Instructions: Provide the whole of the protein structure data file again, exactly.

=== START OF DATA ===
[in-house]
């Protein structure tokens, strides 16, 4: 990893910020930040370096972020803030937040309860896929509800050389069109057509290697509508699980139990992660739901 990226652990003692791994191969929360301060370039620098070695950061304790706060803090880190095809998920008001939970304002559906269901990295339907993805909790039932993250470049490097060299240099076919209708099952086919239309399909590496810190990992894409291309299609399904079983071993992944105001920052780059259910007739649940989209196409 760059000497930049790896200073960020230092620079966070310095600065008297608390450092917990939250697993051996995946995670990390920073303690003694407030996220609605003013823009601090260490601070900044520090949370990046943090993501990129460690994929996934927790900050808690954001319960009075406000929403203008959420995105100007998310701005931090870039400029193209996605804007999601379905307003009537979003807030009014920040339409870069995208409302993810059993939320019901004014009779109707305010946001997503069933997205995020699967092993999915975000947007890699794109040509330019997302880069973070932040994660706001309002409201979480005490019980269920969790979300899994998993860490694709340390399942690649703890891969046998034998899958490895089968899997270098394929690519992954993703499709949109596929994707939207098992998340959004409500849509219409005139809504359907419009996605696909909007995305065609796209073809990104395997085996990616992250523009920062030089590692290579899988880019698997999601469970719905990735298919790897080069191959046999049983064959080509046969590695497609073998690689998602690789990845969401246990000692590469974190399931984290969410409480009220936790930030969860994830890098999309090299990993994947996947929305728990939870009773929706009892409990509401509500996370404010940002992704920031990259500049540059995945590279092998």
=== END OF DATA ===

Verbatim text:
[in-house]
């Protein structure tokens, strides 16, 4: 990893910020930040370096972020803030937040309860896929509800050389069109057509290697509508699980139990992660739901 990226652990003692791994191969929360301060370039620098070695950061304790706060803090880190095809998920008001939970304002559906269901990295339907993805909790039932993250470049490097060299240099076919209708099952086919239309399909590496810190990992894409291309299609399904079983071993992944105001920052780059259910007739649940989209196409 760059000497930049790896200073960020230092620079966070310095600065008297608390450092917990939250697993051996995946995670990390920073303690003694407030996220609605003013823009601090260490601070900044520090949370990046943090993501990129460690994929996934927790900050808690954001319960009075406000929403203008959420995105100007998310701005931090870039400029193209996605804007999601379905307003009537979003807030009014920040339409870069995208409302993810059993939320019901004014009779109707305010946001997503069933997205995020699967092993999915975000947007890699794109040509330019997302880069973070932040994660706001309002409201979480005490019980269920969790979300899994998993860490694709340390399942690649703890891969046998034998899958490895089968899997270098394929690519992954993703499709949109596929994707939207098992998340959004409500849509219409005139809504359907419009996605696909909007995305065609796209073809990104395997085996990616992250523009920062030089590692290579899988880019698997999601469970719905990735298919790897080069191959046999049983064959080509046969590695497609073998690689998602690789990845969401246990000692590469974190399931984290969410409480009220936790930030969860994830890098999309090299990993994947996947929305728990939870009773929706009892409990509401509500996370404010940002992704920031990259500049540059995945590279092998």